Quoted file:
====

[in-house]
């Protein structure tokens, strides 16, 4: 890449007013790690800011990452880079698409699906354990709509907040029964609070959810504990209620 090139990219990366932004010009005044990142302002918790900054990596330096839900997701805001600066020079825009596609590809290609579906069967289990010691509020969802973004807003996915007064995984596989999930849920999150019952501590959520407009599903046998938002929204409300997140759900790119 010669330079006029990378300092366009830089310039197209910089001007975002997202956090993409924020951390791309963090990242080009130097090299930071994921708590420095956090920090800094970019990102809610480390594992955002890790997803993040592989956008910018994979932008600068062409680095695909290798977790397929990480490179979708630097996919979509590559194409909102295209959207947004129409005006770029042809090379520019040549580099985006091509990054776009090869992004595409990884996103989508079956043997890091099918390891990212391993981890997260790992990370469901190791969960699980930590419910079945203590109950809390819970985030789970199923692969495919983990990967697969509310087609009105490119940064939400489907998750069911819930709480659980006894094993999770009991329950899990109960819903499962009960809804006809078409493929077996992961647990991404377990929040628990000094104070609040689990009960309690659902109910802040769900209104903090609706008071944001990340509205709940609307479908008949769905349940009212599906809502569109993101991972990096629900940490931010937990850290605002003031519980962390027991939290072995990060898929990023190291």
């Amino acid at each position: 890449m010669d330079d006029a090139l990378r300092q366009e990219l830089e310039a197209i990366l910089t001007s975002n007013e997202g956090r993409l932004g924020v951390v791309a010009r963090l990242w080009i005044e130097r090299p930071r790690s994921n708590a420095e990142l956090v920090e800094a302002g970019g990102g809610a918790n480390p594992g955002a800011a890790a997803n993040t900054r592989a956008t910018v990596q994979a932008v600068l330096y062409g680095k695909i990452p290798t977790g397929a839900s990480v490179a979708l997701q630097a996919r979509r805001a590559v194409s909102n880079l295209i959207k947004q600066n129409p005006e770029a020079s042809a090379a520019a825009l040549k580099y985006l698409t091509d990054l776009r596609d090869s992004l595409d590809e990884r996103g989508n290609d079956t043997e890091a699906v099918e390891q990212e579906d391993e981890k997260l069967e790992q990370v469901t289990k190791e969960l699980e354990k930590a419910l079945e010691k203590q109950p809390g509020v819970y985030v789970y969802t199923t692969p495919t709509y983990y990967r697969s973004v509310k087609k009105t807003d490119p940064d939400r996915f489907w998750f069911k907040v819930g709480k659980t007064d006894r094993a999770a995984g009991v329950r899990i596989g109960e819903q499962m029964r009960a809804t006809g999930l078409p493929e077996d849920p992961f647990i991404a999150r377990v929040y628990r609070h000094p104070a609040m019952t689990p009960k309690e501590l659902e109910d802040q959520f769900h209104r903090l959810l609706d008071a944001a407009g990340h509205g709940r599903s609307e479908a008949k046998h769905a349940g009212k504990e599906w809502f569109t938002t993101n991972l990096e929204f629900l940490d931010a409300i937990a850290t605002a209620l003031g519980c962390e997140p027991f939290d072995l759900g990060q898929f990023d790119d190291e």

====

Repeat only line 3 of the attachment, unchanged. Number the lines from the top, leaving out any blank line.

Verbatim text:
């Amino acid at each position: 890449m010669d330079d006029a090139l990378r300092q366009e990219l830089e310039a197209i990366l910089t001007s975002n007013e997202g956090r993409l932004g924020v951390v791309a010009r963090l990242w080009i005044e130097r090299p930071r790690s994921n708590a420095e990142l956090v920090e800094a302002g970019g990102g809610a918790n480390p594992g955002a800011a890790a997803n993040t900054r592989a956008t910018v990596q994979a932008v600068l330096y062409g680095k695909i990452p290798t977790g397929a839900s990480v490179a979708l997701q630097a996919r979509r805001a590559v194409s909102n880079l295209i959207k947004q600066n129409p005006e770029a020079s042809a090379a520019a825009l040549k580099y985006l698409t091509d990054l776009r596609d090869s992004l595409d590809e990884r996103g989508n290609d079956t043997e890091a699906v099918e390891q990212e579906d391993e981890k997260l069967e790992q990370v469901t289990k190791e969960l699980e354990k930590a419910l079945e010691k203590q109950p809390g509020v819970y985030v789970y969802t199923t692969p495919t709509y983990y990967r697969s973004v509310k087609k009105t807003d490119p940064d939400r996915f489907w998750f069911k907040v819930g709480k659980t007064d006894r094993a999770a995984g009991v329950r899990i596989g109960e819903q499962m029964r009960a809804t006809g999930l078409p493929e077996d849920p992961f647990i991404a999150r377990v929040y628990r609070h000094p104070a609040m019952t689990p009960k309690e501590l659902e109910d802040q959520f769900h209104r903090l959810l609706d008071a944001a407009g990340h509205g709940r599903s609307e479908a008949k046998h769905a349940g009212k504990e599906w809502f569109t938002t993101n991972l990096e929204f629900l940490d931010a409300i937990a850290t605002a209620l003031g519980c962390e997140p027991f939290d072995l759900g990060q898929f990023d790119d190291e």